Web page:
Wednesday, 13 April 2011

A Day In The Life: One Song, Countless Activities: Simple Past Cloze, Phrasal verbs, Vocabulary, etc.

ELT EFL ESL CLIL TEFL Resources, Games, Activities: Simple Past gap-fill activity

In We Are The Champions, I wrote about several ideas you could do with songs in the classroom, so if you'd missed it, you ought to take a look now.


Play the video, freeze it when Paul McCartney can be seen. Ask if anyone knows him, what they know: the group he belonged to, the instrument he plays, the period the song was written, etc.


Play the video once, asking them to listen and, at the same time, watch the images carefully. Then, ask them what images they remember seeing, and if the images suggested anything to them.

Before playing a second time, get them to try the gap-fill activity, without asking for help. Remind them that each time they ask for help (?) or a hint, they lose points.

Phrasal Verbs

Once the gap-fill activity has been successfully completed, explain these phrasal verbs to them (after asking them to guess first):

blow out
turn away
turn on
wake up
get out
look up

As most phrasal verbs have multiple meanings, it's best to stick to what they mean in the context of the song, in order not to overly confuse the students.

blow out: the 'blow' here means to break into pieces and the 'out' gives a sense of outward direction.

   The gas explosion blew out all the windows of the house.

There may be no need to draw attention to the graphic imagery of 'he blew his mind out', but you could perhaps ask how he could have done this (answer: by shooting himself). However, if you want to go deeper, John could have been cheeky with his typical double entendre, and meant that the driver was stoned out of his head!

turn away: although 'turn away' is a phrasal verb meaning to refuse to allow someone into a place, here it isn't used as a phrasal verb as such. 'Away' is used as an adverb meaning towards a different direction.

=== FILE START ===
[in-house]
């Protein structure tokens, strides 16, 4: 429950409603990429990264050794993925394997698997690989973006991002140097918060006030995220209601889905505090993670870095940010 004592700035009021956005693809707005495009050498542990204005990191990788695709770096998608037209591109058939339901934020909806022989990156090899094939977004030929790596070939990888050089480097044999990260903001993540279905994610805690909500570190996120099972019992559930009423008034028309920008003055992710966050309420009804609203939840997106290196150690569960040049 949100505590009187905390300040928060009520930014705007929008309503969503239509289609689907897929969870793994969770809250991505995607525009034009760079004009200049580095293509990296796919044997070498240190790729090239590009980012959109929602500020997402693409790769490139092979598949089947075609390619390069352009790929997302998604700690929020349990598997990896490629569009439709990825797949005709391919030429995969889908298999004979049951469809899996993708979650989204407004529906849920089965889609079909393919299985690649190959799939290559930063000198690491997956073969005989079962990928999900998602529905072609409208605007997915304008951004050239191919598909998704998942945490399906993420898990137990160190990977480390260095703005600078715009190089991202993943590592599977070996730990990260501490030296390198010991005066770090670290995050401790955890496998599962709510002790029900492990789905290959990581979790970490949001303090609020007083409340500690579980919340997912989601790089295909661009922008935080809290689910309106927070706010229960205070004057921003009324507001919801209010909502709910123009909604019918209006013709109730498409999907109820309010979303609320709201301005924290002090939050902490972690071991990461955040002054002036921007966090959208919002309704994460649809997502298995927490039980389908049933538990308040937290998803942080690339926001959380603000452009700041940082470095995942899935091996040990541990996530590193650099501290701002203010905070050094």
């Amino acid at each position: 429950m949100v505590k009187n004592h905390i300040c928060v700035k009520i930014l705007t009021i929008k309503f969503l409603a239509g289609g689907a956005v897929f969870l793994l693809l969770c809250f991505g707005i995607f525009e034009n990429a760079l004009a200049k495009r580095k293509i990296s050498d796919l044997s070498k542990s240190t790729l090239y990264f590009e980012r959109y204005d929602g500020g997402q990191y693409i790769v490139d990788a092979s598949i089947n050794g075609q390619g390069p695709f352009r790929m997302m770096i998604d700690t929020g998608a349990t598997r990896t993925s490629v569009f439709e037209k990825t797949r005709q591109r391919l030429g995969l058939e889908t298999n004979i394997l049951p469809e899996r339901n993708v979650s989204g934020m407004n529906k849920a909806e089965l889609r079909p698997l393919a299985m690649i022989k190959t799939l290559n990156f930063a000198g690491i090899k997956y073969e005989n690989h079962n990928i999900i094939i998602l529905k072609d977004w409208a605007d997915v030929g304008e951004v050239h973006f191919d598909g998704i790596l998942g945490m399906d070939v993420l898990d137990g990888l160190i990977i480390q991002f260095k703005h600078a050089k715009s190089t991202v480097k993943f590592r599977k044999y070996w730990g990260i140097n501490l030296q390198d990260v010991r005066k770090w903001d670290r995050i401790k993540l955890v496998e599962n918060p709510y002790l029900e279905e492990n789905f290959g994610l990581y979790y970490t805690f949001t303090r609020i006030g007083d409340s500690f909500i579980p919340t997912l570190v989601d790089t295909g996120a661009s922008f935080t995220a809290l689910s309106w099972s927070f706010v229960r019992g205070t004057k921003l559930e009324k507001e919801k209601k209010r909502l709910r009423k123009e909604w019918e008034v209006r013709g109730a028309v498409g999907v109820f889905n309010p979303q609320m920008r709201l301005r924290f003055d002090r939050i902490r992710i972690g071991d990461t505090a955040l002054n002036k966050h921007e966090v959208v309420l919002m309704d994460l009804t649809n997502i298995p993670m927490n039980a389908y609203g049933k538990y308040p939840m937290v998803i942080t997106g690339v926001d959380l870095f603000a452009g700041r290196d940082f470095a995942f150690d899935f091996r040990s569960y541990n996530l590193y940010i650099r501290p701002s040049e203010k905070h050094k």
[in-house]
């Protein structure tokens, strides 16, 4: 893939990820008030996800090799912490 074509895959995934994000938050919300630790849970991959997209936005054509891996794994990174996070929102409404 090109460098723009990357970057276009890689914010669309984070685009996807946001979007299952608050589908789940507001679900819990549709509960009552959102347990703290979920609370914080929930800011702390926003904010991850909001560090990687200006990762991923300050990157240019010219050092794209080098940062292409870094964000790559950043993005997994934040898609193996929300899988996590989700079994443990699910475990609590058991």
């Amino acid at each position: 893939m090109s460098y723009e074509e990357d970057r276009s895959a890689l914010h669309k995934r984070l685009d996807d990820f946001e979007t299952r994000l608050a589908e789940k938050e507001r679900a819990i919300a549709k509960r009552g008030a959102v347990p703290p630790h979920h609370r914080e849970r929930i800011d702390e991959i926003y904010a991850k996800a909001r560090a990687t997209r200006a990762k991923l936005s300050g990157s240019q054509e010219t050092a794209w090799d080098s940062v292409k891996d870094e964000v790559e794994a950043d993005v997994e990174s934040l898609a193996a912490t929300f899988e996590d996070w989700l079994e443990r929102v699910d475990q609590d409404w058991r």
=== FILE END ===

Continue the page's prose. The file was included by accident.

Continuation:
'A crowd of people turned away' meaning if they were looking at the screen, they stopped looking at it by looking at a different direction.

turn on: mmm...this is a tricky one as one of the meanings has a sexual connotation, even a drug-related one perhaps. What was John thinking of when he wrote it? Depending on the age group of your students, you may wish to explain that it means 'getting someone interested in something'.

wake up: wake or wake up means to stop sleeping.

get out: to get out of bed is to leave the bed, especially after sleeping.

look up: As in 'turn away', the 'up' is used as an adverb to mean towards a higher direction.

'And looking up, I noticed I was late': remembering that he's gone downstairs to have a cup (of tea, probably) (you could also ask them about rooms in the house - he'd obviously went down to the kitchen from his bedroom upstairs), he could be looking back up the stairs, but more likely, he was looking up at a clock on the wall, and saw that he was late.

Analysis and interpretation

One could write a doctorate on this song, really! There are many aspects that can be discussed depending on the level and the age group of your students. You can analyse each line and draw multitudes of hidden layers behind John's irony and sarcasm. You can talk about subjects such as urban life, suicide, drug abuse, fame, politics, and so on. Whether he meant it intentionally or not, there is so much to be read behind John's words (and you could guess which were John's words and which were Paul's).

To put it in a nutshell, discuss the lyrics in class. Ask them for their personal interpretation (or work in groups). Compare interpretations. As homework, set a group webquest - ask them to find out interesting things about the song and prepare a presentation (leave the choice to them: could be PowerPoint, Prezi, Glogster, Vocaroo, Wallwisher, well, whatever tickles their fancy!)

You can also ask them to add another verse based on a piece of news they have read in the newspapers or heard on the TV.

I have also prepared a short quiz, testing rhymes, synonyms, antonyms and phrasal verbs. If you ask your students to enter your email, their results will be sent to you. Alternatively, if you make sure they enter valid references (such as class/school), ask me, and I'll forward their attempts to you.

ELT EFL ESL CLIL TEFL Resources, Games, Activities: Simple Past gap-fill activity

Related posts:

Index of all Material by Category
We are the champions: Present Perfect activities
Conditional Type II with Norah Jones
Conditional Type III with Keith Whitley

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